This article originally appeared on VICE UK.
Of the Danish Muslims who go to Syria, some want to do aid work, while some want to wage jihad. But very little is known about those who go to Syria and then return to Denmark. That's what the leader of the section for prevention of radicalization and extremism at Eastern Jutland's police, Allan Aarslev, told me.
Nevertheless, the risk of so-called homegrown terrorism is treated very seriously. But instead of confiscating passports and threatening them with prison — measures recently brought to Denmark that are similar to suggested laws in the UK — Allan and his team are trying a different approach. They offer therapy and guidance, while reaching out to the parents in the community. They do this both preemptively and after the young men have returned to their communities. The idea being to reintegrate the young men into Danish society.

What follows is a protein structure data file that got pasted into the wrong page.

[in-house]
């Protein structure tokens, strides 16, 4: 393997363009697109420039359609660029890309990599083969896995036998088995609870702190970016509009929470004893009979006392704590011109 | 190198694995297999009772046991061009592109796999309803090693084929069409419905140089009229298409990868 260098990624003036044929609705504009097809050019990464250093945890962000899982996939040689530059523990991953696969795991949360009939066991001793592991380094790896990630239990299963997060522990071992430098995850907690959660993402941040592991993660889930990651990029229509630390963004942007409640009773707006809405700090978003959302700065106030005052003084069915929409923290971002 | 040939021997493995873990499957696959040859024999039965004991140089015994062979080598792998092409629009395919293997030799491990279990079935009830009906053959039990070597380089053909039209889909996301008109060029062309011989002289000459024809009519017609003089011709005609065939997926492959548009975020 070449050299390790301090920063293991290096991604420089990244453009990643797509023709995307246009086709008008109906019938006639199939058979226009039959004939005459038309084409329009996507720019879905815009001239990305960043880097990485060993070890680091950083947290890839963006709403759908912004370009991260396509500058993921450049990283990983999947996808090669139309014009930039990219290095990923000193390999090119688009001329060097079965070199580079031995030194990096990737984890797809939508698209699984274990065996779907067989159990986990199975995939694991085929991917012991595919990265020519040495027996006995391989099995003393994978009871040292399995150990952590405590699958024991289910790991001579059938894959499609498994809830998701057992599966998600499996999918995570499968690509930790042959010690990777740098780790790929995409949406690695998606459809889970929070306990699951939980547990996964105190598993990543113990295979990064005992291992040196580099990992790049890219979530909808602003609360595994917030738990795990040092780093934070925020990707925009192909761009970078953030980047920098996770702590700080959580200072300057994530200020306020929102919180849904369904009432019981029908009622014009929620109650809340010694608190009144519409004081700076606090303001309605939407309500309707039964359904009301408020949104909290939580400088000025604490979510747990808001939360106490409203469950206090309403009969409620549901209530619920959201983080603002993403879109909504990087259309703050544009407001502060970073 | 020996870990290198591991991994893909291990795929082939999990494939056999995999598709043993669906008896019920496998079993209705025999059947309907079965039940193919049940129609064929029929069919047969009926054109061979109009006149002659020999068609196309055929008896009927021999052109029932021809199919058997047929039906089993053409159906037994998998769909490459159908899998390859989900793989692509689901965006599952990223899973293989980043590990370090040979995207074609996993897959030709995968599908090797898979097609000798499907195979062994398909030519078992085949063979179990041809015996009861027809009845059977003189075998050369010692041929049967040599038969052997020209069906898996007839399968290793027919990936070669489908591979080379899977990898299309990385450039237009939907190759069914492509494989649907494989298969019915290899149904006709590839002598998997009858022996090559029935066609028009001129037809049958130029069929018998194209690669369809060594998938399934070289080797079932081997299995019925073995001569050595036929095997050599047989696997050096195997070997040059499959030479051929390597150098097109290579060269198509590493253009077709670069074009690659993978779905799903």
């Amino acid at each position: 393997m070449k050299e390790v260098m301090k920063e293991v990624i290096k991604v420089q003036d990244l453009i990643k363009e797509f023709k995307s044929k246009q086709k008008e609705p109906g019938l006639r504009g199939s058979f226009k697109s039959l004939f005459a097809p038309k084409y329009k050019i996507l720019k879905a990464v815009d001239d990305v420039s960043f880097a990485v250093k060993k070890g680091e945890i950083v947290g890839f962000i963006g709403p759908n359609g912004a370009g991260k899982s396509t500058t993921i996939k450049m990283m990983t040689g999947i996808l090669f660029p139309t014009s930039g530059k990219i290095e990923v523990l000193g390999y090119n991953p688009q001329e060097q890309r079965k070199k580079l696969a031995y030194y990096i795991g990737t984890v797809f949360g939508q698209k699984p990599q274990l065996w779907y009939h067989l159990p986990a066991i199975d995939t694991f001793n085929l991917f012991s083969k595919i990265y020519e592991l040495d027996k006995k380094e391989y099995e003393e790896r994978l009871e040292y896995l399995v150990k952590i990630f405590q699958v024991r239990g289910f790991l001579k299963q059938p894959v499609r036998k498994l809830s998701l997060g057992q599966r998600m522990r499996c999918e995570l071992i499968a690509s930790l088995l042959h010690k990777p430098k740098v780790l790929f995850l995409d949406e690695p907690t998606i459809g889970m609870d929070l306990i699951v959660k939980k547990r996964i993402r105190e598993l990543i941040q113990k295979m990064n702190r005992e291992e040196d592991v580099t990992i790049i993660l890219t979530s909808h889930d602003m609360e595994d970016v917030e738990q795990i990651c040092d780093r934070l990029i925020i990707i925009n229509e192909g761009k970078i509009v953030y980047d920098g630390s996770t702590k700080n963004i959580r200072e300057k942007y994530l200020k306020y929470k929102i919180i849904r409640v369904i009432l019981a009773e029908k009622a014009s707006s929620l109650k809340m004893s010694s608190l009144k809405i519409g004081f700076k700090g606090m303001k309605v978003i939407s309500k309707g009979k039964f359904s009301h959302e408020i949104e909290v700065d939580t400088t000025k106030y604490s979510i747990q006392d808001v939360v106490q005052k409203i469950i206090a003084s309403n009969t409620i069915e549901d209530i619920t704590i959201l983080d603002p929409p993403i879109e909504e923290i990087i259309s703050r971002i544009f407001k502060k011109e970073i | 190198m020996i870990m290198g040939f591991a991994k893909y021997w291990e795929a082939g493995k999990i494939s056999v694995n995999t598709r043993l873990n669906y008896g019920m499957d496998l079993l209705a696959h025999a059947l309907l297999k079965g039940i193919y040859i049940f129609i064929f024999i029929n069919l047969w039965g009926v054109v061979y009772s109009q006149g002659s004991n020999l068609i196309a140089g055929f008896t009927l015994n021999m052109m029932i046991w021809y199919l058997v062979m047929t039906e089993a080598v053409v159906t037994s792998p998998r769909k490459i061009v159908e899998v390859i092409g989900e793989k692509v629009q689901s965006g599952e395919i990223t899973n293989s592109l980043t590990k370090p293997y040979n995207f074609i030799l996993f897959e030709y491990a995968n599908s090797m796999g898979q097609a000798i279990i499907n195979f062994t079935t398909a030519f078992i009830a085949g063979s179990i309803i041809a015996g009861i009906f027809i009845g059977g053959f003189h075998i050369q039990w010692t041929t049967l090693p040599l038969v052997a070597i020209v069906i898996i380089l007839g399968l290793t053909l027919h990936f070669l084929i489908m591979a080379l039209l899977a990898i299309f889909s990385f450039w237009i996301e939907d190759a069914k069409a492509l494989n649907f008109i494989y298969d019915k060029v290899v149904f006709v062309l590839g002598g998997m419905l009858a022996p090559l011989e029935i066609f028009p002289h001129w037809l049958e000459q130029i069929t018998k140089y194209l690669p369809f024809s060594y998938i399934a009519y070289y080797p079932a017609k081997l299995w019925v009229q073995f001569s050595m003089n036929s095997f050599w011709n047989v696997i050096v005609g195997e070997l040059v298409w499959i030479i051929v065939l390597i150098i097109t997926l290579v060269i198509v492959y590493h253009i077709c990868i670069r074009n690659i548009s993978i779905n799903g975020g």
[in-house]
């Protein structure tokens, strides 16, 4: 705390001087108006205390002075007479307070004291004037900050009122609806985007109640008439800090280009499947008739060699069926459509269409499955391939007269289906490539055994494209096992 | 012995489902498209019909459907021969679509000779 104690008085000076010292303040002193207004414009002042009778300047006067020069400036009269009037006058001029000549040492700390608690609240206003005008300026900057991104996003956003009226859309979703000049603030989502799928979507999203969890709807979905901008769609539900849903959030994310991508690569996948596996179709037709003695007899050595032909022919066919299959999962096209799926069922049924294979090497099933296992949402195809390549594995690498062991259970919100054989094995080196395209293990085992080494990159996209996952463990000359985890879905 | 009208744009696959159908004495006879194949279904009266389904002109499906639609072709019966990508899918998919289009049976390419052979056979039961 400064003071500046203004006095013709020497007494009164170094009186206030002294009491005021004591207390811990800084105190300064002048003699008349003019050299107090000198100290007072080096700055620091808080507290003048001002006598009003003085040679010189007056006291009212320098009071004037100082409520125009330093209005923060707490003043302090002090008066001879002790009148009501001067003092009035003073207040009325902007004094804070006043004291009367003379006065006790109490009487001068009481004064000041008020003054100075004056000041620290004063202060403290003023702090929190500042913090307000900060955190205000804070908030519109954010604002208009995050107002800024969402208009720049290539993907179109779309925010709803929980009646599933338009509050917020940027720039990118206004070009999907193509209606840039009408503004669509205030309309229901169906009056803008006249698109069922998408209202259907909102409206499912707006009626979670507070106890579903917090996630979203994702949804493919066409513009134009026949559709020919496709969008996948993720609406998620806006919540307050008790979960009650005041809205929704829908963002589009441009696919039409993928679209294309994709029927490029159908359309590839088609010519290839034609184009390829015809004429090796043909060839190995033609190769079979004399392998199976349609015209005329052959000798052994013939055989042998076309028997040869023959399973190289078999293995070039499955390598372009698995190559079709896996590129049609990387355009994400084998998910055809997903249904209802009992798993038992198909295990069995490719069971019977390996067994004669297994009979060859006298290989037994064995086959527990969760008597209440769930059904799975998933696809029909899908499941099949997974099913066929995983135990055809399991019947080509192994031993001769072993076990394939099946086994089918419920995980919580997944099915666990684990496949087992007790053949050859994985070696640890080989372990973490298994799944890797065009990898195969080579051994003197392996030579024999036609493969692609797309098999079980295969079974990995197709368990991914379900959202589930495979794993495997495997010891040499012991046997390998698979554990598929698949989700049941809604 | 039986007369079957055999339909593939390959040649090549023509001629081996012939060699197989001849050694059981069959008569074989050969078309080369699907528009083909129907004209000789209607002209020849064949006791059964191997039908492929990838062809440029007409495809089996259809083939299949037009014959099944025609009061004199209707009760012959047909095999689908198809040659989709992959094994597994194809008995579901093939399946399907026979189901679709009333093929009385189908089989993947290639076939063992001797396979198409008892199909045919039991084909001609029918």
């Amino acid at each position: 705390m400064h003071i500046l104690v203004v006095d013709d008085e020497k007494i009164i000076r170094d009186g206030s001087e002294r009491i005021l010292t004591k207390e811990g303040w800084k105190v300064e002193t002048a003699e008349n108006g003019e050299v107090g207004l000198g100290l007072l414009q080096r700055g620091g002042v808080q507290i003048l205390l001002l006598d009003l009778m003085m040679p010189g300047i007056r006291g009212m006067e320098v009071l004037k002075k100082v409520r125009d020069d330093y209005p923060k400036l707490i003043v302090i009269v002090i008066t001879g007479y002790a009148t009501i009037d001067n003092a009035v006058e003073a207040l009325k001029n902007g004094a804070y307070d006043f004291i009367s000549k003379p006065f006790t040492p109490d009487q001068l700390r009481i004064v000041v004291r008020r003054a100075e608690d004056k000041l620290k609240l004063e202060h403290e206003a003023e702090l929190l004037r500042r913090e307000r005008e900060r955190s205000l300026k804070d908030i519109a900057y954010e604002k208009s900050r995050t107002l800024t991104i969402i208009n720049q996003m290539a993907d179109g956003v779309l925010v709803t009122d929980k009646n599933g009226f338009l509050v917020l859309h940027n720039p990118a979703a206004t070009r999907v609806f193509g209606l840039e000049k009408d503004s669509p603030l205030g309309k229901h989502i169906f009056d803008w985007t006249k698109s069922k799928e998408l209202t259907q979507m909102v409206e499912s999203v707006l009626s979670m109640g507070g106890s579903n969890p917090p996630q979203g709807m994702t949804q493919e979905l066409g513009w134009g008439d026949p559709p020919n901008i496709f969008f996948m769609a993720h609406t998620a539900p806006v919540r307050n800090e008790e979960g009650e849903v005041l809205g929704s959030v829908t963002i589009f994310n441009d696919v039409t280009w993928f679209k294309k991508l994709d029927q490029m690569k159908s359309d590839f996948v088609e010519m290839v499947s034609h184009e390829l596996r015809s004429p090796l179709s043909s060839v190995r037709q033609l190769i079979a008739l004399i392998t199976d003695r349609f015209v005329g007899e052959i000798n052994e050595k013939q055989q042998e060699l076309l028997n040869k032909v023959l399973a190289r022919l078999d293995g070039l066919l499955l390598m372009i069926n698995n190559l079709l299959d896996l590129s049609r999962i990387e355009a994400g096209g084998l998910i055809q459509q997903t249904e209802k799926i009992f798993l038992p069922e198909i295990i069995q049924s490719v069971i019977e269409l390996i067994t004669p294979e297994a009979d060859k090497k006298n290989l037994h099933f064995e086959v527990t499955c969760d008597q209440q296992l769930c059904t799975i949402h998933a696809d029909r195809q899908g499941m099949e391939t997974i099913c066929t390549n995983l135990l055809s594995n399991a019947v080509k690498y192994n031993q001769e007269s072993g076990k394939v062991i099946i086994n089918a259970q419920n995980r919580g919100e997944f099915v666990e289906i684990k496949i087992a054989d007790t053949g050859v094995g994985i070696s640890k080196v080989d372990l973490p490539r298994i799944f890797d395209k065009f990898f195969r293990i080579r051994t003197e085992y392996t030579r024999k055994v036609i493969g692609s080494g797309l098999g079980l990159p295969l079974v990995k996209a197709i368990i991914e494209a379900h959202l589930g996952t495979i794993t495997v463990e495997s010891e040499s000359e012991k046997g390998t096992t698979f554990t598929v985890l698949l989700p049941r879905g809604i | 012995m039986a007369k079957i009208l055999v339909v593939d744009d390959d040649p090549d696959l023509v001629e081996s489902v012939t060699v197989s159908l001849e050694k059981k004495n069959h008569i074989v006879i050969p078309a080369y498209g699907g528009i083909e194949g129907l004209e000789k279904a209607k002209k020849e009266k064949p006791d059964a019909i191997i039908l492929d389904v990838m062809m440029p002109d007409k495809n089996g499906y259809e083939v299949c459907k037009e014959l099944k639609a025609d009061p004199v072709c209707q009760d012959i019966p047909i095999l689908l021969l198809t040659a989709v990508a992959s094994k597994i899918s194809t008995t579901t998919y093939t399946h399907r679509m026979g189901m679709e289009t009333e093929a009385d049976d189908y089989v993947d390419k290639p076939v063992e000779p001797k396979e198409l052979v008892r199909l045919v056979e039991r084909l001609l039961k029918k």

We gave Allan a call to hear more about their operation.
VICE: Tell us about the different aspects of your efforts.
Allan Aarslev: First of all, we provide counsel and guidance to the young men thinking about leaving for Syria. However, since it's not illegal to travel to Syria, we can't keep them from actually going. When someone does leave in spite of our counsel, we contact their family. They often call us when their sons return, sometimes even on the day of their arrival. We then invite them over for a talk. We get to know their situation, and figure out how we can help them return to Denmark in proper fashion.
What do you tell the young men thinking of going to Syria?